Contemporary sculpture/steel, aluminum, bronze and wood/large and small scale/mixed media wall reliefs/all works referencing basic forms.




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In The Lemon Grove II

About J. Pindyck Miller


The work of every artist constitutes a "self-portrait," a particular self, perceived in a particular environment. This environment can be a landscape, a culture, the world, the universe; the perception can reflect what is seen today, through the filter of the past or in the imagined future.

At birth, a window opens, and we peer out onto a vast stage, and our lives consist of trying to understand the unfolding drama and of trying to make our way within it. Then, the window closes and art is left behind and the process of trying to see and understand continues, but for other selves and in other places.


Everything that I've seen, everything that I've imagined is raw material for my art. My focus is not on abstraction. What I'm about is reflecting reality and making things that become real in and of themselves. I want to try to understand seeing and language and meaning and knowledge; as if these things were imperfect, as indeed they are. Art is all search and invention and as with life itself, the things that are questions are always more compelling than the things that are known.

— J. Pindyck Miller


Essay By William Hennessey, Director of The Chrysler Museum, Norfolk, VA.

J. Pindyck Miller has referred to himself as a constructivist. This seems both an apt and misleading label. On one hand Miller does deal in his work with abstract geometric forms. His pieces are clean, hard-edged, reductive, not representational in the traditional sense. In this quality and in their frank use of industrial non-artistic materials they recall the efforts of any number of artists of the early-20th century. However, there are other aspects of Miller's work which seem to disassociate it from the hermetic rationalism of the true constructivists or from the impulse to break up and fragment the visible world that is so much a part of cubism. Miller's works always keep one foot firmly planted in the representational or at least associative world.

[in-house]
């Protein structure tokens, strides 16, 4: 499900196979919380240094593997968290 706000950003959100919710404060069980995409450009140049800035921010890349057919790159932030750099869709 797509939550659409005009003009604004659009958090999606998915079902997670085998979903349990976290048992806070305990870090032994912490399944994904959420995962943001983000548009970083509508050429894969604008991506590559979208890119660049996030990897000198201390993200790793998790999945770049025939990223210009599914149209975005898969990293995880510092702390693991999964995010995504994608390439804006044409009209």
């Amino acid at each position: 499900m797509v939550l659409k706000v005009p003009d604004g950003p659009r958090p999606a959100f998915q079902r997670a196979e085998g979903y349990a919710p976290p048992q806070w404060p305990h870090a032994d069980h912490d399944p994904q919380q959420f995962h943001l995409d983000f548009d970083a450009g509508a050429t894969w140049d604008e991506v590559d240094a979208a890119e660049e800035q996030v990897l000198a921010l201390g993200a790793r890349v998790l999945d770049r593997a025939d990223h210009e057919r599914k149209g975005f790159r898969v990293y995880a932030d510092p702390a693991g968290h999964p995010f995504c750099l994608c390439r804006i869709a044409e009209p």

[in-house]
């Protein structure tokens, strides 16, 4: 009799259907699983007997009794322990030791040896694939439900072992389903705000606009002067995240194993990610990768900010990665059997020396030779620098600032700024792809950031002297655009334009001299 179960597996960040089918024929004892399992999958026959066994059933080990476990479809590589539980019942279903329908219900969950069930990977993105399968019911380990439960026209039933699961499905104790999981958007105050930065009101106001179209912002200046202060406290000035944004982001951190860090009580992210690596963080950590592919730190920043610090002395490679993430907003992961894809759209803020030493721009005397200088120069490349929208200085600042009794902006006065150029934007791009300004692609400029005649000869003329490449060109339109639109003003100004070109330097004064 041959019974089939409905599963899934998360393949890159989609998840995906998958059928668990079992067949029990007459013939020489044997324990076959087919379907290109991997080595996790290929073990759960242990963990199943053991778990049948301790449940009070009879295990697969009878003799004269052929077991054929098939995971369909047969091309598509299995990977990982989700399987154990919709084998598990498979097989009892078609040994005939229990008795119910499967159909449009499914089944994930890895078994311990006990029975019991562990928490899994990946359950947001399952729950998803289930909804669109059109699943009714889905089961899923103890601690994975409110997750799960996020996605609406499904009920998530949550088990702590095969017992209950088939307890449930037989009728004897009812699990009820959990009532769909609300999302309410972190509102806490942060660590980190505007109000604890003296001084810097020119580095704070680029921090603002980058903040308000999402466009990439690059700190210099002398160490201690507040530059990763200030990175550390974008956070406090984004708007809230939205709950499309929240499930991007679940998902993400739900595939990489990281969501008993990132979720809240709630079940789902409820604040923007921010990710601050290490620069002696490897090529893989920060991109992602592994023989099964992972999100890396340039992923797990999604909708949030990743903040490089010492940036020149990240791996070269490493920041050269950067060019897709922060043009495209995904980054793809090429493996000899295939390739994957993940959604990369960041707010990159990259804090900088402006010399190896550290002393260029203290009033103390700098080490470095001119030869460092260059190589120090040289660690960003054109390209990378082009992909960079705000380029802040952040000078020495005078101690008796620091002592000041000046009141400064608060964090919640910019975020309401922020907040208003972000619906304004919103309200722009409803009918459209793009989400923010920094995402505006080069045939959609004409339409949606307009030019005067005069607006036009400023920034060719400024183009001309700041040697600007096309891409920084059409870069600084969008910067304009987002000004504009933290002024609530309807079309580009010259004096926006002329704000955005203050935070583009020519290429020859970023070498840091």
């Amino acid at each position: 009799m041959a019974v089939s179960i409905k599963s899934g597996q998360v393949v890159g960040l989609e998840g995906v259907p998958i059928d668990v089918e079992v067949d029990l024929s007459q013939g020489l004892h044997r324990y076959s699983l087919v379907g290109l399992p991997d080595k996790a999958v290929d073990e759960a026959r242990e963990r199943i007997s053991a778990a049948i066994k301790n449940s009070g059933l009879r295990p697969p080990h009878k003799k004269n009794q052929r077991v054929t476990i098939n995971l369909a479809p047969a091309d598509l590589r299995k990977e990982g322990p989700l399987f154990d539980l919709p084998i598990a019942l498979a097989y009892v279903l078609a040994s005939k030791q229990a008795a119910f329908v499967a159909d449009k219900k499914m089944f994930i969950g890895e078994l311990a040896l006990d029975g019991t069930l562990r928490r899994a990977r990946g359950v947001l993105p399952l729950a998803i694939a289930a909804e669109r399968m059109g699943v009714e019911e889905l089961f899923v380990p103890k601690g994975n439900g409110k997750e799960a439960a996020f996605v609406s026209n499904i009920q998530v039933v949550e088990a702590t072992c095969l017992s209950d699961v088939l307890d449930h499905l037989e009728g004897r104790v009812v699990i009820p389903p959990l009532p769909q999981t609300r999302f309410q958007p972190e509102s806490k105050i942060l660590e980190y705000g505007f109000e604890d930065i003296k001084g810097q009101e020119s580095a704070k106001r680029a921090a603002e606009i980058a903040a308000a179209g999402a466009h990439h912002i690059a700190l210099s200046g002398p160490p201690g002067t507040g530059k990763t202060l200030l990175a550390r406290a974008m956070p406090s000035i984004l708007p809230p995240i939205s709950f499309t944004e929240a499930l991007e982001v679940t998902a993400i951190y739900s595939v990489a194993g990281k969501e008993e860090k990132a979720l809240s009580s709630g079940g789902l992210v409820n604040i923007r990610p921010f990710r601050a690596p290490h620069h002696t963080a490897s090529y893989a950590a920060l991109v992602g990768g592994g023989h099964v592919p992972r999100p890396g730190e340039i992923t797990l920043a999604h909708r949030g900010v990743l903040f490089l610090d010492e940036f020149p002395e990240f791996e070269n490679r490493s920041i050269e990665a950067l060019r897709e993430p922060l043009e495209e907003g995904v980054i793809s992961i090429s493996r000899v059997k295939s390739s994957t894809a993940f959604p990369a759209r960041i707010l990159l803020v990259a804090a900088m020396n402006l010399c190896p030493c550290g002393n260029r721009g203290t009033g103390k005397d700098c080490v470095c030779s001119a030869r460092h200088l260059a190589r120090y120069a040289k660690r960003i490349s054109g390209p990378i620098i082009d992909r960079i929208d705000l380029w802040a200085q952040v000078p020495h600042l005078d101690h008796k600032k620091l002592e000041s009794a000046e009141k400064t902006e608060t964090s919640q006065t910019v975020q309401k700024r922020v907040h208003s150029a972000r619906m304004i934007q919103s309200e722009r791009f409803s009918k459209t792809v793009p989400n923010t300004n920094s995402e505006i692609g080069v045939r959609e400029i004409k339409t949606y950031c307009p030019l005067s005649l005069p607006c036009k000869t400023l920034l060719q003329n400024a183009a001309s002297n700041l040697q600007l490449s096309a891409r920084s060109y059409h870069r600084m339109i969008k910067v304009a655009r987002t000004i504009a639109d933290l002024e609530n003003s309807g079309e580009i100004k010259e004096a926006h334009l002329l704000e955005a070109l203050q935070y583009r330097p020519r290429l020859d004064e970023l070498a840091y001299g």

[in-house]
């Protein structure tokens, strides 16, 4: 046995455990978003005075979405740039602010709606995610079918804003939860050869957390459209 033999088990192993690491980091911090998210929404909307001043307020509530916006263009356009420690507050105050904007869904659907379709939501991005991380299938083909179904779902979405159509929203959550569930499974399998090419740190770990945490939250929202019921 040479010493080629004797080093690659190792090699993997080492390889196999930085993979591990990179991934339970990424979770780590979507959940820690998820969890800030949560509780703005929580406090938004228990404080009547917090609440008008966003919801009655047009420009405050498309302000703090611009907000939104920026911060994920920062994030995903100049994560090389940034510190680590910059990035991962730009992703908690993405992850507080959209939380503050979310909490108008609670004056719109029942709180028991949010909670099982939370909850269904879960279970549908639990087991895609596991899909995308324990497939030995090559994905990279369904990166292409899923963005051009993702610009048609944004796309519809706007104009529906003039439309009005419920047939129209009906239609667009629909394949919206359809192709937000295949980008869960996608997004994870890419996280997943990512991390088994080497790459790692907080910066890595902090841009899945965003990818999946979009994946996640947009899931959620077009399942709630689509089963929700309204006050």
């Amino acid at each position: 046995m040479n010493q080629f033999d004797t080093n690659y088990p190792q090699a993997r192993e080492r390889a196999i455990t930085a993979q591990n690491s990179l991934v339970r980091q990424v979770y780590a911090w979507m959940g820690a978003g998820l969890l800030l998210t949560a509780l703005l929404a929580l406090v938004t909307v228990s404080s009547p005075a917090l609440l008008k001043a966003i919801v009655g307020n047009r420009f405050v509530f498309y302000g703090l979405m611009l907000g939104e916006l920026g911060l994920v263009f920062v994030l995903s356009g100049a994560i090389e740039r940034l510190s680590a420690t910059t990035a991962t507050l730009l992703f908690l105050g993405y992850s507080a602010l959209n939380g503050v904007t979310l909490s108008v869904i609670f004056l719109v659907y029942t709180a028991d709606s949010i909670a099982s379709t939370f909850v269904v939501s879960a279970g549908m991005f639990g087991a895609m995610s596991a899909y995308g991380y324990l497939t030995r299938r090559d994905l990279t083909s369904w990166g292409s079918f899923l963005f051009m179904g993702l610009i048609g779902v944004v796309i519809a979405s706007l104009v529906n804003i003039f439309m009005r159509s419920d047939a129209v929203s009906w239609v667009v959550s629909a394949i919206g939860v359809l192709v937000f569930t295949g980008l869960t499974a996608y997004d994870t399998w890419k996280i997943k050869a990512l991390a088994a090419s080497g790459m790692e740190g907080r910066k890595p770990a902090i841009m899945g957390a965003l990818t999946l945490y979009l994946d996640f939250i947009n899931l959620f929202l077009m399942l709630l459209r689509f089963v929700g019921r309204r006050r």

Like his sculpture J. P. Miller is frank and open, freely acknowledging the sources of his personal and artistic inspiration. That he admires the art of Conrad Marca-Relli, George Ortman, and especially David Smith comes as no surprise to those who have seen his work. But to say that Miller's use of railway and landscape imagery in the 1970 s Signal Series is similar to Smith's in such works as "Hudson River Landscape” must not be understood to mean that Miller's art is in any way derivative. It is not.


A good part of Miller's art is about basic sensation-sculpture as object, a physical presence that shares our space. Miller loves machines and fine craftsmanship. He is excited by a beautifully machined tool or piece of farm equipment. He likes the practical reality of such objects. But Miller is also an idealist, a man inspired by heroic ambition and by uncompromising standards. He is a serious man who reflects on the human condition and who attempts in a certain way to understand something of man's place in the universe and to express this through his art. He has spoken of the Wright Brothers, of Eli Whitney, and Robert Fulton as personal heroes-men who have had the skill and imagination to create something new that was both visionary and practical. Like all good romantics, Miller has his head in the clouds and his feet on the ground.


Miller's romanticism sets him apart from many of the more cynical artists of his generation. He does not follow fashion, deliberately avoiding it just as he does eye-catching gimmicks and tricks. Miller lives in the woods near Brewster, New York, at a comfortable distance from the distractions of the New York City art scene. He does this to retain perspective as he works at an art that seeks to balance paradoxical alternatives: abstract-referential, physical-spiritual, practical-ideal, modern-universal. Miller believes in traditional abstraction as a means toward synthesis. Confronted with a chaotic universe he achieves in his work a pattern and consistency.